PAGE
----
Lowrider bicycles are all but the official vehicle of one California community. We get the lowdown from Mireya Villarreal:
Compton, California, is one of the roughest cities in America. This South L.A. city has a history of gang violence, crime, and the music that was born from that lifestyle: rap.
But there is another art form that grew from these streets, one with a decidedly Latino flavor.
Manny’s Bike Shop is rusted and needs a good coat of paint, but what the outside lacks in presentation, the inside more than makes up for in style. For 44 years Manny Silva has been creating by hand a very distinctive style of bike – lowrider bicycles, the offspring of lowrider cars.
They’re a gateway ride for kids too young to drive, but also for adults who still want to act like kids.
William Holloway described Manny as “the Godfather of lowrider bikes.”
When Villarreal asked Silva what it meant to him to be called “Godfather,” he replied, “Well, I feel like it’s a lot of responsibility.”
“You take it to heart?”
“Oh, yes. yes, yes, yes.”
Each lowrider bike is a two-wheeled feast for the eyes – carefully twisted metal coated in candy-colored paint and embellished with chrome. And then more chrome. Some of the most elaborate creations cost upwards of $15,000.
At 71 years old, Silva sees each bike as a blank canvas. Even used bikes are given a second life.
His obsession started when he was 10, fixing bikes in Mexico for money to support his family. By 16 he was married and looking for ways to build a better life.
“My American dream was to come to the United States and make money to go back to Mexico,” he said.
Instead, Silva fell in love with the City of Angels, and his community of lowriders. From there, his art became a reflection of what he saw on the streets from lowrider cars.
“Cruising” was a rite of passage going back to the ’50s. Latinos added their own artistic flare, turning the American muscle car into rolling works of art.
“Lowriding represents, to me, pride, respect, family, brotherhood, corazón, passion,” said Denise Sandoval, curator for “The High Art of Riding Low,” an exhibit at the Petersen Automotive Museum in Los Angeles.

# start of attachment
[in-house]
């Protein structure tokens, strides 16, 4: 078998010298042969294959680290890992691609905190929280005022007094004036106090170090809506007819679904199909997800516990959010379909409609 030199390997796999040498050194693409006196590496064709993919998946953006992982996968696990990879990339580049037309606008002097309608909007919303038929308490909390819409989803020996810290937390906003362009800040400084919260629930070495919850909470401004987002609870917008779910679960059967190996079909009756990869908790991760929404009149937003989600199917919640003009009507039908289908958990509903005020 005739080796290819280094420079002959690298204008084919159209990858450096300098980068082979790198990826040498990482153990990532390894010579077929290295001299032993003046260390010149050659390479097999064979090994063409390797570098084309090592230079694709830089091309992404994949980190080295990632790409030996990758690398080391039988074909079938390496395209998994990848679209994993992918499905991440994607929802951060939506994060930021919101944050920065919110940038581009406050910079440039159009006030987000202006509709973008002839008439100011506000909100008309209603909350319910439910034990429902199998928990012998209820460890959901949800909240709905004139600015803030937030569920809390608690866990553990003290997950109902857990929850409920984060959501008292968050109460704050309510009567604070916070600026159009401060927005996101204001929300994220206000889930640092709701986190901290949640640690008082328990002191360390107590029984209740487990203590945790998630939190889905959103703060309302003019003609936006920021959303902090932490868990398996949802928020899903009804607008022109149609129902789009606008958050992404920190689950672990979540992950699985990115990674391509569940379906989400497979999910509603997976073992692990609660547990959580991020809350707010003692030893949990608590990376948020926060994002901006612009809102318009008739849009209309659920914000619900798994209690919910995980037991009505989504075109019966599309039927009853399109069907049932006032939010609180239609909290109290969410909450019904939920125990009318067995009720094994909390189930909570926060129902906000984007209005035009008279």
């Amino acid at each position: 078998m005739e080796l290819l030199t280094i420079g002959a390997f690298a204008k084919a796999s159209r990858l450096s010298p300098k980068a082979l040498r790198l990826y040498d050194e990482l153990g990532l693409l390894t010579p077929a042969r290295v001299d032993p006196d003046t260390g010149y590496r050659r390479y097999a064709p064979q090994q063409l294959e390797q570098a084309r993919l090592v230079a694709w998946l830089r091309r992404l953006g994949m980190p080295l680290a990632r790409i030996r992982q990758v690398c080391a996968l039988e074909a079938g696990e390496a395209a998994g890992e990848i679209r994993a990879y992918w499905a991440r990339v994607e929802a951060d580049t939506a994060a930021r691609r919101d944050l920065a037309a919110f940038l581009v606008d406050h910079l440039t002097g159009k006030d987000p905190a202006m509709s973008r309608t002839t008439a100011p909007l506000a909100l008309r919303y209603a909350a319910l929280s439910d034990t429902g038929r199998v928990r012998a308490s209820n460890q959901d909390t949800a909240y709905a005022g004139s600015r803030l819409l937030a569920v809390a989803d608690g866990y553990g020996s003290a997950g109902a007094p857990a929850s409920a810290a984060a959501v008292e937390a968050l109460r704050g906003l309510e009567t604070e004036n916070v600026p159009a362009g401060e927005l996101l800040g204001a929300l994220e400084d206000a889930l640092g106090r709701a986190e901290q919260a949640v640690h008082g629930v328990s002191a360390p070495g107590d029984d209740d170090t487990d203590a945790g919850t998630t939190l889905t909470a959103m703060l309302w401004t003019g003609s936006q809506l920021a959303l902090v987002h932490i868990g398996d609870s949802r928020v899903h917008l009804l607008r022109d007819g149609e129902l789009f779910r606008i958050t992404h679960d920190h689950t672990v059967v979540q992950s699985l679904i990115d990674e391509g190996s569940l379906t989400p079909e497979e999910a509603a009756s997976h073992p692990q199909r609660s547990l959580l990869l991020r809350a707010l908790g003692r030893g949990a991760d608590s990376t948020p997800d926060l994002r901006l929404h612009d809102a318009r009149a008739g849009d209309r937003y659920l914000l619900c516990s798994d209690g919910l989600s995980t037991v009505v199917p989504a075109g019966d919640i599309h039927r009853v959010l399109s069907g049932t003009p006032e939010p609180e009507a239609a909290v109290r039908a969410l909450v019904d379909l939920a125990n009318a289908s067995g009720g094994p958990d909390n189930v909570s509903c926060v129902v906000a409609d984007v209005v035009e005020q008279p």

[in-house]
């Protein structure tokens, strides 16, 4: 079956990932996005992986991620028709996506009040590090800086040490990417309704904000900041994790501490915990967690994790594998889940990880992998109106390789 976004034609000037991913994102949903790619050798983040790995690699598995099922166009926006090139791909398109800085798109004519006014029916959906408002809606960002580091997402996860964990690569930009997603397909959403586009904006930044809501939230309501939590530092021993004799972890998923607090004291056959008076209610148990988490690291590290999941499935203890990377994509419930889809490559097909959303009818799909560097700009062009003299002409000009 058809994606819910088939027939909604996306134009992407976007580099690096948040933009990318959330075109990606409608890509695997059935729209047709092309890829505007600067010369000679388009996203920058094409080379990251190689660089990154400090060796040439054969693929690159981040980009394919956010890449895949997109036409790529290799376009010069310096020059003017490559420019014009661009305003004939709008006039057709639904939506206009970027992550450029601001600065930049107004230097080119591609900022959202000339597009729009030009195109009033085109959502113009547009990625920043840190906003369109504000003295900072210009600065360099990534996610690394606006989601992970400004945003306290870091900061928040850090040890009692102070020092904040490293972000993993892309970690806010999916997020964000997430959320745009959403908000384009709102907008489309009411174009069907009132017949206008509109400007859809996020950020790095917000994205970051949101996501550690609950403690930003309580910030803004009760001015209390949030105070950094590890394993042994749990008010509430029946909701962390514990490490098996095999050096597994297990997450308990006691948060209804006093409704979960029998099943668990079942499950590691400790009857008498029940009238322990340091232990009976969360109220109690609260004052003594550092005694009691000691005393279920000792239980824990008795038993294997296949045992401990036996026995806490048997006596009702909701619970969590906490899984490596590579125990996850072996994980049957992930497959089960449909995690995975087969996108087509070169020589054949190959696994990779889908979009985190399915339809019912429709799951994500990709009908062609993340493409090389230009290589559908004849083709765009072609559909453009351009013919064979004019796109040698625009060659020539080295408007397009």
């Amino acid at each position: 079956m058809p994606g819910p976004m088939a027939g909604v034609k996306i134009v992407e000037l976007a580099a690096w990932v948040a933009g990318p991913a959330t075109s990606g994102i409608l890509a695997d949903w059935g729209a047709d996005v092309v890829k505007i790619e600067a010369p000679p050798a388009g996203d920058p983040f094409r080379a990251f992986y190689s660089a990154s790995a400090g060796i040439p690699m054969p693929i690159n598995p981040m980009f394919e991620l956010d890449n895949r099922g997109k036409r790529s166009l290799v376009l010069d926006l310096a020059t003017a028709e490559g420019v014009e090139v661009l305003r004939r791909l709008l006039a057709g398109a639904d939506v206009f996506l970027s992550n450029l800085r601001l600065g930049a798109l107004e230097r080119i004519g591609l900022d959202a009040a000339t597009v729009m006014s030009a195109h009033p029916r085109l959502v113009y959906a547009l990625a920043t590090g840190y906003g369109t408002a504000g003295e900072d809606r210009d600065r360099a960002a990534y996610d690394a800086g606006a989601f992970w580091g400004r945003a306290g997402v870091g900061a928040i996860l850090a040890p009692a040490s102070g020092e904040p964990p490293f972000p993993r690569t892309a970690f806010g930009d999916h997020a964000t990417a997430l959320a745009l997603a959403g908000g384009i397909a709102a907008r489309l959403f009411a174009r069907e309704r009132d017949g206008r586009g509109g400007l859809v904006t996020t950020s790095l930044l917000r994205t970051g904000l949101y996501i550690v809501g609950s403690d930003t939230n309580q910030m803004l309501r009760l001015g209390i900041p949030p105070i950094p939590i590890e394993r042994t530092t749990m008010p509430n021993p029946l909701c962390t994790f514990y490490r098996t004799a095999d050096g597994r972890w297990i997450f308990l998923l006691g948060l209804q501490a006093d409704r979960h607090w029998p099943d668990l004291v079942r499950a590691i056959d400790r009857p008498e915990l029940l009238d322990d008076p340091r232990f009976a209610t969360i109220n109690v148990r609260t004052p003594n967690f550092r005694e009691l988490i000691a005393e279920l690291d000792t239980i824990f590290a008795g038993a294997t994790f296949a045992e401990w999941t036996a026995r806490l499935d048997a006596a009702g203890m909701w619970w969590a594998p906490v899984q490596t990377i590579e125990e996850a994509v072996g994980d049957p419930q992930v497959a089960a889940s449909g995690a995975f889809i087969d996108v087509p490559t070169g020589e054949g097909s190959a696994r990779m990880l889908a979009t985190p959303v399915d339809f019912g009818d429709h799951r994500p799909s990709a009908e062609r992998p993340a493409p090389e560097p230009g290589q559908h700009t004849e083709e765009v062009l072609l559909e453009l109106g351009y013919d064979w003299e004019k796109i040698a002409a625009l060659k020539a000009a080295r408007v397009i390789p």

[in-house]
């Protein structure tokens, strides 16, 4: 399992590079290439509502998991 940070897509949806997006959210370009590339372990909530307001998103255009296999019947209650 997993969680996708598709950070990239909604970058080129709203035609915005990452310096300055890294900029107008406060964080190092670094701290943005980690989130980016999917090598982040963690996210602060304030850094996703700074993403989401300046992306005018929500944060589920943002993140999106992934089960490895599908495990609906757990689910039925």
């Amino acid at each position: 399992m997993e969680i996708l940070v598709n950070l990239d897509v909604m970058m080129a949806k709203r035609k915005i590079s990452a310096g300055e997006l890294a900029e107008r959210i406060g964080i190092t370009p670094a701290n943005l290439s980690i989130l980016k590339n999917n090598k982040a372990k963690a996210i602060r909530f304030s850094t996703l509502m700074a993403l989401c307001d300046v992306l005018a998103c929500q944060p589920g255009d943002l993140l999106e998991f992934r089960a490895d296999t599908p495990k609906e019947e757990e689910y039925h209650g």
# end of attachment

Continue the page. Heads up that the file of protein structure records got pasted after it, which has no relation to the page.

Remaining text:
She said lowrider cars and bikes are the Mexican expression of the American dream.
Villarreal asked, “It’s more than just airbrushing, isn’t it?”
“Well, I mean, you’re creating your fantasy or your vision of how you see the world, creating your mark and being distinct and unique,” Sandoval said. “And I think these are all wonderful sort of qualities to begin to teach youth, right? To begin to find your voice through art.”
Lowrider bikes have become so popular there are now competitions like one held in a parking lot in Riverside, California.
Generations of Latinos take old Stingrays and Schwinns, and add hydraulics, engraved bumpers, and airbrushed art.
Every bit of this 13-foot-long cruiser – from hand-tooled saddle to side piece – was created by Jose Aguilar and his sons in their garage.
“I can’t afford a Harley, so, this is what I call my poor man’s Harley,” Aguilar said.
Growing up, Aguilar admits, he didn’t have the best home life. Now, as a father of four, he’s using his own labor of love to keep connected.
“It’s our family thing; it’s what we do together,” he said. “A family that rides together stays together!”
And after 44 years in business, not once has the idea of leaving Compton crossed Manny Silva’s mind. Customers have become family … and his pedal-powered art is a part of the lowrider legacy.
- Manny’s Bike Shop, Compton, Calif. (Facebook)
- “The High Art of Riding Low: Ranflas, Corazón e Inspiración” at the Petersen Automotive Museum, Los Angeles (through September 2018) | Tickets
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